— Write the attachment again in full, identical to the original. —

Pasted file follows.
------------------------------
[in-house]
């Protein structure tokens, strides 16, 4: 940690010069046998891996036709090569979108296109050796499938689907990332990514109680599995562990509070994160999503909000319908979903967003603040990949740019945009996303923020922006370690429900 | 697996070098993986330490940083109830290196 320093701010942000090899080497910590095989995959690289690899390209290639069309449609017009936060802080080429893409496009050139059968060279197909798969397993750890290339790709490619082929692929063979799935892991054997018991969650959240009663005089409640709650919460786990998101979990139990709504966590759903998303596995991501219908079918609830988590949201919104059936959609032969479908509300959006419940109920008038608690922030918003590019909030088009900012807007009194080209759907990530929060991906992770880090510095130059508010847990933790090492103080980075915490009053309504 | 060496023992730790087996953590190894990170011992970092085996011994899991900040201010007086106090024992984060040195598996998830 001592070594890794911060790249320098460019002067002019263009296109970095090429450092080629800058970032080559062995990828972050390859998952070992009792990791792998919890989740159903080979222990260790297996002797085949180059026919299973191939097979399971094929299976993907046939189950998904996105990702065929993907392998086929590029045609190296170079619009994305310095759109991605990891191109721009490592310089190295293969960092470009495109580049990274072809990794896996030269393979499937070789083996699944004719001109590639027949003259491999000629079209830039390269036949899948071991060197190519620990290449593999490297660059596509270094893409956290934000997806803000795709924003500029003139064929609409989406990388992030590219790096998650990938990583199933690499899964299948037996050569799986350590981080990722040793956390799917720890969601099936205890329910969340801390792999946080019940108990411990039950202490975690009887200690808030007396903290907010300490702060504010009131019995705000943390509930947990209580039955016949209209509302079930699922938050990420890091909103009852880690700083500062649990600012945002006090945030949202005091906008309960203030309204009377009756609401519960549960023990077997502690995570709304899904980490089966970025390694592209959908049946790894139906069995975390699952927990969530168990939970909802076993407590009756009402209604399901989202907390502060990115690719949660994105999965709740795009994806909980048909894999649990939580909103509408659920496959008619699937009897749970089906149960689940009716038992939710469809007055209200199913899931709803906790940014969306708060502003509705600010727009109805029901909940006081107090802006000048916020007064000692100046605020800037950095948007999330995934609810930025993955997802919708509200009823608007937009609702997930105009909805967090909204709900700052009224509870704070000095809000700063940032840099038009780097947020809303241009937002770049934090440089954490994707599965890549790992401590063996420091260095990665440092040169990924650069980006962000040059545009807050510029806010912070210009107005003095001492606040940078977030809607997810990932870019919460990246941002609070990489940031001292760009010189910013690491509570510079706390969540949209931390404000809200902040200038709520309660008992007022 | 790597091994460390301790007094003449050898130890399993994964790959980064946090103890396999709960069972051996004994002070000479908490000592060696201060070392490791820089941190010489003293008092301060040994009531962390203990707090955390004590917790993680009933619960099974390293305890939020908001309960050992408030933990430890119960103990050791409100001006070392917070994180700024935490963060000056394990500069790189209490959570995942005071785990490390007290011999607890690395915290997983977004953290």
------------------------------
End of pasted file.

[in-house]
């Protein structure tokens, strides 16, 4: 940690010069046998891996036709090569979108296109050796499938689907990332990514109680599995562990509070994160999503909000319908979903967003603040990949740019945009996303923020922006370690429900 | 697996070098993986330490940083109830290196 320093701010942000090899080497910590095989995959690289690899390209290639069309449609017009936060802080080429893409496009050139059968060279197909798969397993750890290339790709490619082929692929063979799935892991054997018991969650959240009663005089409640709650919460786990998101979990139990709504966590759903998303596995991501219908079918609830988590949201919104059936959609032969479908509300959006419940109920008038608690922030918003590019909030088009900012807007009194080209759907990530929060991906992770880090510095130059508010847990933790090492103080980075915490009053309504 | 060496023992730790087996953590190894990170011992970092085996011994899991900040201010007086106090024992984060040195598996998830 001592070594890794911060790249320098460019002067002019263009296109970095090429450092080629800058970032080559062995990828972050390859998952070992009792990791792998919890989740159903080979222990260790297996002797085949180059026919299973191939097979399971094929299976993907046939189950998904996105990702065929993907392998086929590029045609190296170079619009994305310095759109991605990891191109721009490592310089190295293969960092470009495109580049990274072809990794896996030269393979499937070789083996699944004719001109590639027949003259491999000629079209830039390269036949899948071991060197190519620990290449593999490297660059596509270094893409956290934000997806803000795709924003500029003139064929609409989406990388992030590219790096998650990938990583199933690499899964299948037996050569799986350590981080990722040793956390799917720890969601099936205890329910969340801390792999946080019940108990411990039950202490975690009887200690808030007396903290907010300490702060504010009131019995705000943390509930947990209580039955016949209209509302079930699922938050990420890091909103009852880690700083500062649990600012945002006090945030949202005091906008309960203030309204009377009756609401519960549960023990077997502690995570709304899904980490089966970025390694592209959908049946790894139906069995975390699952927990969530168990939970909802076993407590009756009402209604399901989202907390502060990115690719949660994105999965709740795009994806909980048909894999649990939580909103509408659920496959008619699937009897749970089906149960689940009716038992939710469809007055209200199913899931709803906790940014969306708060502003509705600010727009109805029901909940006081107090802006000048916020007064000692100046605020800037950095948007999330995934609810930025993955997802919708509200009823608007937009609702997930105009909805967090909204709900700052009224509870704070000095809000700063940032840099038009780097947020809303241009937002770049934090440089954490994707599965890549790992401590063996420091260095990665440092040169990924650069980006962000040059545009807050510029806010912070210009107005003095001492606040940078977030809607997810990932870019919460990246941002609070990489940031001292760009010189910013690491509570510079706390969540949209931390404000809200902040200038709520309660008992007022 | 790597091994460390301790007094003449050898130890399993994964790959980064946090103890396999709960069972051996004994002070000479908490000592060696201060070392490791820089941190010489003293008092301060040994009531962390203990707090955390004590917790993680009933619960099974390293305890939020908001309960050992408030933990430890119960103990050791409100001006070392917070994180700024935490963060000056394990500069790189209490959570995942005071785990490390007290011999607890690395915290997983977004953290």